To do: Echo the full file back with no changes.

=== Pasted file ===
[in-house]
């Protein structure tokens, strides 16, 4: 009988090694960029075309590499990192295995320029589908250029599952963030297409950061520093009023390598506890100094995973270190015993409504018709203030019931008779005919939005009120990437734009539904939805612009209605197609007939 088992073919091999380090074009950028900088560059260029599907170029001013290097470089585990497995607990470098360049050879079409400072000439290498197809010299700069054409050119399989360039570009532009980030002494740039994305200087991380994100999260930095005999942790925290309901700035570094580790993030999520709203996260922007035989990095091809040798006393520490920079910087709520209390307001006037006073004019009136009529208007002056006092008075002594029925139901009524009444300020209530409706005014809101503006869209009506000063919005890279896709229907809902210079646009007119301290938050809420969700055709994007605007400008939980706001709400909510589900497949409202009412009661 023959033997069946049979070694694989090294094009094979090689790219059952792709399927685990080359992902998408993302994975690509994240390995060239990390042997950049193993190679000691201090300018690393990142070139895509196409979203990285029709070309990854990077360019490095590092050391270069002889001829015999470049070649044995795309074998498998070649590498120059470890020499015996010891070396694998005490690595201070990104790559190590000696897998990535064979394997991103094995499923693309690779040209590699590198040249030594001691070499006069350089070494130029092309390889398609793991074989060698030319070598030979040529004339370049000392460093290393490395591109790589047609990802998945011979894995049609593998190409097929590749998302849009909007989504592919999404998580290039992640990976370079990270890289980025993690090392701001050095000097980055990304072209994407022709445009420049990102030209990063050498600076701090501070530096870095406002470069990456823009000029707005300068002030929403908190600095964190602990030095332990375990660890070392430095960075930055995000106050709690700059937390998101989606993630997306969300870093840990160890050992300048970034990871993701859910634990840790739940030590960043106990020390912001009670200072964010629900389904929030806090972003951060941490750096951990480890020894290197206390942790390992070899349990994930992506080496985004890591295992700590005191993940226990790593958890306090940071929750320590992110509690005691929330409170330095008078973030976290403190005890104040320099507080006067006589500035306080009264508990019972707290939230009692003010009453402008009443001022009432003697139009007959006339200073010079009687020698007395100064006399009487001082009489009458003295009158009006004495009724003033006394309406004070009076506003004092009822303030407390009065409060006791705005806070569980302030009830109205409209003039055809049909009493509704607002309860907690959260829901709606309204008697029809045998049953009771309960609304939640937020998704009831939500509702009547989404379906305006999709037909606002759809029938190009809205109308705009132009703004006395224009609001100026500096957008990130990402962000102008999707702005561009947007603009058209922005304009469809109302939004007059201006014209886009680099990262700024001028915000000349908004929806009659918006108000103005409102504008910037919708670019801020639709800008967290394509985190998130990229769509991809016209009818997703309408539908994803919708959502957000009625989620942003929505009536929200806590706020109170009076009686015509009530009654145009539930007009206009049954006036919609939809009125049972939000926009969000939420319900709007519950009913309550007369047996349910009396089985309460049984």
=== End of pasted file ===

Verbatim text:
[in-house]
């Protein structure tokens, strides 16, 4: 009988090694960029075309590499990192295995320029589908250029599952963030297409950061520093009023390598506890100094995973270190015993409504018709203030019931008779005919939005009120990437734009539904939805612009209605197609007939 088992073919091999380090074009950028900088560059260029599907170029001013290097470089585990497995607990470098360049050879079409400072000439290498197809010299700069054409050119399989360039570009532009980030002494740039994305200087991380994100999260930095005999942790925290309901700035570094580790993030999520709203996260922007035989990095091809040798006393520490920079910087709520209390307001006037006073004019009136009529208007002056006092008075002594029925139901009524009444300020209530409706005014809101503006869209009506000063919005890279896709229907809902210079646009007119301290938050809420969700055709994007605007400008939980706001709400909510589900497949409202009412009661 023959033997069946049979070694694989090294094009094979090689790219059952792709399927685990080359992902998408993302994975690509994240390995060239990390042997950049193993190679000691201090300018690393990142070139895509196409979203990285029709070309990854990077360019490095590092050391270069002889001829015999470049070649044995795309074998498998070649590498120059470890020499015996010891070396694998005490690595201070990104790559190590000696897998990535064979394997991103094995499923693309690779040209590699590198040249030594001691070499006069350089070494130029092309390889398609793991074989060698030319070598030979040529004339370049000392460093290393490395591109790589047609990802998945011979894995049609593998190409097929590749998302849009909007989504592919999404998580290039992640990976370079990270890289980025993690090392701001050095000097980055990304072209994407022709445009420049990102030209990063050498600076701090501070530096870095406002470069990456823009000029707005300068002030929403908190600095964190602990030095332990375990660890070392430095960075930055995000106050709690700059937390998101989606993630997306969300870093840990160890050992300048970034990871993701859910634990840790739940030590960043106990020390912001009670200072964010629900389904929030806090972003951060941490750096951990480890020894290197206390942790390992070899349990994930992506080496985004890591295992700590005191993940226990790593958890306090940071929750320590992110509690005691929330409170330095008078973030976290403190005890104040320099507080006067006589500035306080009264508990019972707290939230009692003010009453402008009443001022009432003697139009007959006339200073010079009687020698007395100064006399009487001082009489009458003295009158009006004495009724003033006394309406004070009076506003004092009822303030407390009065409060006791705005806070569980302030009830109205409209003039055809049909009493509704607002309860907690959260829901709606309204008697029809045998049953009771309960609304939640937020998704009831939500509702009547989404379906305006999709037909606002759809029938190009809205109308705009132009703004006395224009609001100026500096957008990130990402962000102008999707702005561009947007603009058209922005304009469809109302939004007059201006014209886009680099990262700024001028915000000349908004929806009659918006108000103005409102504008910037919708670019801020639709800008967290394509985190998130990229769509991809016209009818997703309408539908994803919708959502957000009625989620942003929505009536929200806590706020109170009076009686015509009530009654145009539930007009206009049954006036919609939809009125049972939000926009969000939420319900709007519950009913309550007369047996349910009396089985309460049984």